3 Ways to Battle Emotional Eating

June 11, 2012


Even though I consider myself to be pretty health-conscious when it comes
to diet, I still have a complex emotional relationship with food. Last
Monday, I had a really rough day at work (Strike 1!) and came home to a
messy apartment (Strike 2!). Then I logged into my bank account online and
remembered that it was "student loans week": the week when a ton of my
student loan bills come due. So needless to say my bank account -and my
mood!- were drastically depleted (Strike 3!). My first thought? Order some fried noodles with roasted pork. The thought
of all that salty, warm goodness -to be followed by a large glass of red
wine- brought me an immediate burst of happiness. What bills? What laundry?
What work issues? I'd had a rough day- I deserved it! So there I was,
sitting on my couch about to reach for my wallet and my iPhone. What
stopped me? Well, a few things: *1. Emotional Eating Actually Makes You Feel Worse* You know that awful feeling you get when you're looking down at an empty
bowl of ice cream, or an empty Chinese food carton or an empty super-sized
bag of chips? That "what have I done???!!!" feeling? Yeah, not a good
look. I don't know about you, but I think the worst part of emotional
eating is the *aftermath*. * *It's* that* feeling that stops me in my
tracks when I get the urge to pig out. *2. Do Something Relaxing That Doesn't Involve Food* Sometimes when I'm feeling like I might reach for food to feel better I
just try and do something *else *that I know will relax me. On the Monday
in question, I got off my couch and took a long, hot shower. This relaxed
me enough that when I got out, I was able to put all those unhealthy food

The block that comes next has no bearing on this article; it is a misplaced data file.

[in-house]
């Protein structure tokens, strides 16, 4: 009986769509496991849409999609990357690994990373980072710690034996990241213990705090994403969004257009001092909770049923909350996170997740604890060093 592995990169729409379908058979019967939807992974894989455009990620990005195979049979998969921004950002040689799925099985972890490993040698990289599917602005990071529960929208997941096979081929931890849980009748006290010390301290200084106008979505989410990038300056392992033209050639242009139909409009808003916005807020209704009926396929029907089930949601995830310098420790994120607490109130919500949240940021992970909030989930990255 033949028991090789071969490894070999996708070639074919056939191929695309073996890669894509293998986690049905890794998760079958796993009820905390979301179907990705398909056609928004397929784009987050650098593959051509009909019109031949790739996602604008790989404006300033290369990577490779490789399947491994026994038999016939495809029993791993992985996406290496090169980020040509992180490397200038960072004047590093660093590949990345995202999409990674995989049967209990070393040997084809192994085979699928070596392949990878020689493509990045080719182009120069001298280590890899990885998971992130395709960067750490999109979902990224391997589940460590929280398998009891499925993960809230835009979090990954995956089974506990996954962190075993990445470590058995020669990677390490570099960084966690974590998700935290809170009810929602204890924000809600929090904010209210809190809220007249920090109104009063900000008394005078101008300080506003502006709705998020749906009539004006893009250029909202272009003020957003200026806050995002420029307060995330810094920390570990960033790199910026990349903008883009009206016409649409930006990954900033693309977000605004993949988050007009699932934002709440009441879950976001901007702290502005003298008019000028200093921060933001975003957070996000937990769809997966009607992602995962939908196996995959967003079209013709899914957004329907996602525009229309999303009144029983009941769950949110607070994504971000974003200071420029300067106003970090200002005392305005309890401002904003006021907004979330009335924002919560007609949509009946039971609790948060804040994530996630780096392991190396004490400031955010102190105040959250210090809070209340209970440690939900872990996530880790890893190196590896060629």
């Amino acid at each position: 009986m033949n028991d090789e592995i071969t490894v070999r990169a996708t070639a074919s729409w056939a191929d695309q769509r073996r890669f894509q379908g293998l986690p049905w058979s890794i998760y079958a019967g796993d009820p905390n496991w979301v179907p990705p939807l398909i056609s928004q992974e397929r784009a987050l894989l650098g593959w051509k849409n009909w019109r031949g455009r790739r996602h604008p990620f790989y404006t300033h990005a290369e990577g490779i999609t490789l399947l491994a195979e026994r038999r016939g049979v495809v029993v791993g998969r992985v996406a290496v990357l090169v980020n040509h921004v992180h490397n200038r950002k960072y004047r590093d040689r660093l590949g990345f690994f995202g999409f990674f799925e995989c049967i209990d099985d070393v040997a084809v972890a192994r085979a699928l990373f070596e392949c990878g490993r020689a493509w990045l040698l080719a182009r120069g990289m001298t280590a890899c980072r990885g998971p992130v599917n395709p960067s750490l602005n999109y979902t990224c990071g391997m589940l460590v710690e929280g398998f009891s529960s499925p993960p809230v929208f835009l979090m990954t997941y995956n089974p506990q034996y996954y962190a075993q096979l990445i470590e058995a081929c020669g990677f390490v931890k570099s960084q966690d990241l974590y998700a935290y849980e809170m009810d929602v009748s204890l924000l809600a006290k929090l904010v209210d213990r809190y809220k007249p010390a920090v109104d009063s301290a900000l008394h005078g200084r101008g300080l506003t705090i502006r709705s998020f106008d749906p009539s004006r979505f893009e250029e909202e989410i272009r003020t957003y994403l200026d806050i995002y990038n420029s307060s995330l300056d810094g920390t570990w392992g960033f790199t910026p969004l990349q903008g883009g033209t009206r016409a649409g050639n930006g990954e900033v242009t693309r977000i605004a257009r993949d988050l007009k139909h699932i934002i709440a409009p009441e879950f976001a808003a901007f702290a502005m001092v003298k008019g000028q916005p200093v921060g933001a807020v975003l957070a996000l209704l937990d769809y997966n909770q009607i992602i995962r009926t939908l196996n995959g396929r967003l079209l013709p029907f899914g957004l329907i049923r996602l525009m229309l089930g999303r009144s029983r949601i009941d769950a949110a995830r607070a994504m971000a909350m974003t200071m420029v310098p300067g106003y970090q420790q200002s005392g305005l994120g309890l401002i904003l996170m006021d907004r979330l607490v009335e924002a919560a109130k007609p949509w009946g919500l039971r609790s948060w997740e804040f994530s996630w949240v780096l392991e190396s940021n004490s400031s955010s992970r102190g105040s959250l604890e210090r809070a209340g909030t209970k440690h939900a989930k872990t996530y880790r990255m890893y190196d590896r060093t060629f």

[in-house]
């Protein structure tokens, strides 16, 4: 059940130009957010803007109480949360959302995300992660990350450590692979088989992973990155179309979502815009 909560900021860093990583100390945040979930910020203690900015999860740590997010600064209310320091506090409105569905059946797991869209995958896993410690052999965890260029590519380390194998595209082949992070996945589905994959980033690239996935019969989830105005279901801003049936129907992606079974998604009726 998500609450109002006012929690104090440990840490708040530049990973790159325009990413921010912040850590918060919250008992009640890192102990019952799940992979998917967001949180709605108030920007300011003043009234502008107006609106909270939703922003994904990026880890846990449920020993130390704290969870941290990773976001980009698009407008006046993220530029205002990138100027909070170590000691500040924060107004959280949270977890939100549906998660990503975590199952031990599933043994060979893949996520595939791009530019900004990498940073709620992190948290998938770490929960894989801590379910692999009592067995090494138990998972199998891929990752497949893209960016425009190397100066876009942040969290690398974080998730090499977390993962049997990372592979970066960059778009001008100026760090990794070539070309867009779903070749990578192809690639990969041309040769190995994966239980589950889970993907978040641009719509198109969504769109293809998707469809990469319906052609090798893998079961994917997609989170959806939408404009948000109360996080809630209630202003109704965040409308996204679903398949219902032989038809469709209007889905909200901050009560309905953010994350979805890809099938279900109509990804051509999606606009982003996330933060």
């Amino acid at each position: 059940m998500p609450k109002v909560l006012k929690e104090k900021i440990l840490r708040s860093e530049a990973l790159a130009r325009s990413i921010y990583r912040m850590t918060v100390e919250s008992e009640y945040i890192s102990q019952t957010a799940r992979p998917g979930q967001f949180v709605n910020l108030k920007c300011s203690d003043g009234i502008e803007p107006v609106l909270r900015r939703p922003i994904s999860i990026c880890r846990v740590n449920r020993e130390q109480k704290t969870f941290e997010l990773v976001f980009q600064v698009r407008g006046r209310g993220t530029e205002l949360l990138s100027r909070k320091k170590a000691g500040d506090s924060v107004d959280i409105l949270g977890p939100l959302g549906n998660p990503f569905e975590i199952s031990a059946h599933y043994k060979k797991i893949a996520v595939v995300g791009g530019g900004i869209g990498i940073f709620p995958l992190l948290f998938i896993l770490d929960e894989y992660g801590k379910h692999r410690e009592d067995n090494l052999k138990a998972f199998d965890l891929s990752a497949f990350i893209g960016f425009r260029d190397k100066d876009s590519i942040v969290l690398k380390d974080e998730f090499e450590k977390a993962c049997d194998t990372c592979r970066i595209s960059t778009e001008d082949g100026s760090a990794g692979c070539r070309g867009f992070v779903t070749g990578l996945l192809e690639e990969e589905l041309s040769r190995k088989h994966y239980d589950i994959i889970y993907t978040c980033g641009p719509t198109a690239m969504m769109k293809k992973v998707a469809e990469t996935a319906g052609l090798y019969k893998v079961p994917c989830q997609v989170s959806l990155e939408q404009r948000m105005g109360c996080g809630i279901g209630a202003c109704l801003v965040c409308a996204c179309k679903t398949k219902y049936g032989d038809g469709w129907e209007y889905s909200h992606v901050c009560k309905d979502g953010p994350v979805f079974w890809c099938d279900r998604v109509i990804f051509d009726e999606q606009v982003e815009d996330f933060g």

thoughts out of my mind and eat something healthy. Showers work for me, but
it might be something different for you. Maybe for you it's watching your
favorite movie. Or -if you're really good- maybe you'd enjoy going for a
walk or a light run. Whatever it is, find something that relaxes you, so
that you know what to do when you're stressed and might reach for food. *3. Call a Friend / Journal* Instead of reaching for a glass of wine or a carton of ice cream- call a
friend. Talk to him/her about what's bothering you. Maybe take a walk to
just vent to that person about your problems. If you don't feel comfortable
talking to someone about what's bothering you, you can even have a dialogue
with yourself by journaling. Getting your feelings out on paper might make
you feel better and stave off the need for binge eating. *My (last) two cents* We all struggle with emotional eating/drinking. For me the first step has
been to recognize when I'm eating because I'm *hungry* and when I'm eating
because I'm upset/annoyed/[fill in negative emotion here]. Once you're
aware of what's motivating you to eat, you're better prepared to control
your eating. And of course, if you're really having a tough time, don't
hesitate to seek professional help. Talking to a professional therapist can
do more for you than overeating ever can. Happy clean living,
ChicFitChef **Have you ever struggled with emotional eating? How do you avoid
temptation?**   ------------------------------------ ChicFitChef.com was started by Helen Ogbara, an attorney and health enthusiast, inspired by her experiences cooking diabetic-friendly meals and getting fit at home through workout DVDs. ChicFitChef offers readers the real scoop on healthy-living through diabetic-friendly recipe ideas, exercise & fitness tips and personal health-awareness interviews. Visit chicfitchef.com for a fresh perspective on living a healthy lifestyle!

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